Capaldi’s take on Who is a refreshing change from the whimsical boy-child performances of Matt Smith – he is argumentative, sometimes intolerant, excoriatingly witty, and less human.
Just as Smith emphasised the light-hearted whimsicality of a Time Lord who knows everything and nothing – but who exhibited a fine and moving line in pathos, too – and was perfectly balanced by the bubbly effusion of Karen Gillan – so Capaldi is a conviction Who for a modern era. An era that insistently offers us imminent climate change, dozens of very nasty global conflicts, an apparently unstoppable arms trade, a renewed nuclear arms race, newly intense superpower tensions, the horrors of IS and 4 million Syrian refugees.
Capaldi’s version of Who is perfectly nuanced for today. Just as his soon-to-depart companion Jenna Coleman has had a questioning demeanor and fiery temper and is thus appropriately and winningly less likely to fall for standard Time Lord snake oil shlock.
Anyway, back to the speech itself. As Capaldi fixes us with his near-manic gaze, we are commanded to listen carefully, which in turns allows the writers to try and do something serious with all that transfixed attention.
Talking to the Zygon rebel leader who is threatening to destroy humanity, Capaldi rages:
“The only way anyone can live in peace, is if they’re prepared to forgive. And when this was is over, when you have a homeland free from humans, what do think it’s going to be like? Do you know? Have you thought about it? Have you given it any consideration? Because you’re very close to getting what you want.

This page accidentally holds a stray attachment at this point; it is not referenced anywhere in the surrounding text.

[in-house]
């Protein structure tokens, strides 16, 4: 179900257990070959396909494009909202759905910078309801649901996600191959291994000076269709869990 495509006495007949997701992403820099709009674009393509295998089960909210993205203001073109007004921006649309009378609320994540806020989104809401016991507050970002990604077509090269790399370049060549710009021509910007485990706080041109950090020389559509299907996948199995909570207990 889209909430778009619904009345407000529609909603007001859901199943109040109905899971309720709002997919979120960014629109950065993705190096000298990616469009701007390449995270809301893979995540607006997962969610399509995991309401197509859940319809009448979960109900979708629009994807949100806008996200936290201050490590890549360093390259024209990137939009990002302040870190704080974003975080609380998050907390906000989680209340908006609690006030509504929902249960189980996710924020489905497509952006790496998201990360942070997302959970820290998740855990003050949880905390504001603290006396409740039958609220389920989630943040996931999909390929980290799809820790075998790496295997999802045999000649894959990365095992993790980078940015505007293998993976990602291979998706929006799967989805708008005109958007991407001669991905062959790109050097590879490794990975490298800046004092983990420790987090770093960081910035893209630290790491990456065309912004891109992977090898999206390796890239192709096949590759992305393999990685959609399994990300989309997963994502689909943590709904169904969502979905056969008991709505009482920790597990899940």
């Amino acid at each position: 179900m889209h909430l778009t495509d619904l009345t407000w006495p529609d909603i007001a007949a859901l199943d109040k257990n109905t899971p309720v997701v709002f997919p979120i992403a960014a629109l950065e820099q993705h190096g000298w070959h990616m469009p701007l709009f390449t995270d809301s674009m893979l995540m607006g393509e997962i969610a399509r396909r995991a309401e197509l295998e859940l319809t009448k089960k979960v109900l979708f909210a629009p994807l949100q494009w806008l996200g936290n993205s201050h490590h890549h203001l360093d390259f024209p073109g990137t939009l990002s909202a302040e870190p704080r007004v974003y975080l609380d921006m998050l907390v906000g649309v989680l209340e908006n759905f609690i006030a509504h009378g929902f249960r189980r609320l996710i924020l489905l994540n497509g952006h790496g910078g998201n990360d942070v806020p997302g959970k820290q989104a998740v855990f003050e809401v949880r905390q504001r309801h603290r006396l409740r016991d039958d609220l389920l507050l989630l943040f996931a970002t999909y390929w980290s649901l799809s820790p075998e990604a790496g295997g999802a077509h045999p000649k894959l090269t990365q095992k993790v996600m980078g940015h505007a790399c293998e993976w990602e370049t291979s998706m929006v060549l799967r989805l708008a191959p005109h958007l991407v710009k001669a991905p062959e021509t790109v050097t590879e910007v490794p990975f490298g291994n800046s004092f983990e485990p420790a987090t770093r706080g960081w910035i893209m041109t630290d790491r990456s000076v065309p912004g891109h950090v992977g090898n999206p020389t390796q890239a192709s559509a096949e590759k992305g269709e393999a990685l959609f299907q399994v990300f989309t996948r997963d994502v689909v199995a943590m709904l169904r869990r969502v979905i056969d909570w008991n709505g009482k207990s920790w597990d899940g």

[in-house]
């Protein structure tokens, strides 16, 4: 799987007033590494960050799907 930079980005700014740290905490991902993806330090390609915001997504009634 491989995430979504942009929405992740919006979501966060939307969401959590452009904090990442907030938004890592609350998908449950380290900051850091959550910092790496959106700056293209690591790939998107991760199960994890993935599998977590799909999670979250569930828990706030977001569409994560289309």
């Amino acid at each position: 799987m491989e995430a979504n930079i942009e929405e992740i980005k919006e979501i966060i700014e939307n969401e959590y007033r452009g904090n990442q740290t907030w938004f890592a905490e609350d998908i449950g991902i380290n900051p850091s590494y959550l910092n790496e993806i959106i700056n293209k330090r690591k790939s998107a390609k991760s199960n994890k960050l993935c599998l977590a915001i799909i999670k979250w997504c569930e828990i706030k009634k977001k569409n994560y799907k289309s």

“What’s it going to be like? Paint me a picture. Are you going to live in houses? Do you want people to go to work? Will there be holidays? Oh! Will there be music? Do you think peole will be allowed to play violins?”
“Well … oh you don’t actually know do you? Because, like every other tantrumming child in history, you don’t actually know what you want.”
“So let me ask you a question about this brave new world of yours. When you’ve killed all the bad guys, and when it’s all perfect, and just and fair, and when you have finally got it, exactly they way you want it, what are you going to do with the people like you? The trouble makers. How are you going to protect your glorious revolution from the next one?
Well maybe you will win. But nobody wins for long. The wheel just keeps turning. So, come on. Break the cycle.”
As he hammers home his points, Capaldi traverses an astonishing range of emotion and meaning in the speech – anger, sarcasm, pleading, fear, intellectual superiority, terror, far-sightedness, urgency.
“Because it’s always the same. When you fire that first shot, no matter how right you feel, you don’t know who’s going to die. You don’t know whose children are going to scream and burn. How many hearts will be broken. How many lives shattered. How much blood will spill until everyone does what they were always going to do from the very beginning. SIT … DOWN … AND … TALK.”
Please. Watch it.
This cultural memorandum is for the attention of David Cameron, Barack Obama, Francois Hollande, Vladimir Putin, Abu Bakr al-Baghdadi, Bashar al-Assad, Hassan Rouhani, Benjamin Netanyahu, Malcolm Turnbull, Jean-Claude Juncker, Anders Fogh Rasmussen, Ban Ki-moon, Pope Francis, Xi Jinping, Abubakar Shekau, Idriss Deby, Muhammadu Buhari, Shinzō Abe, Justin Trudeau …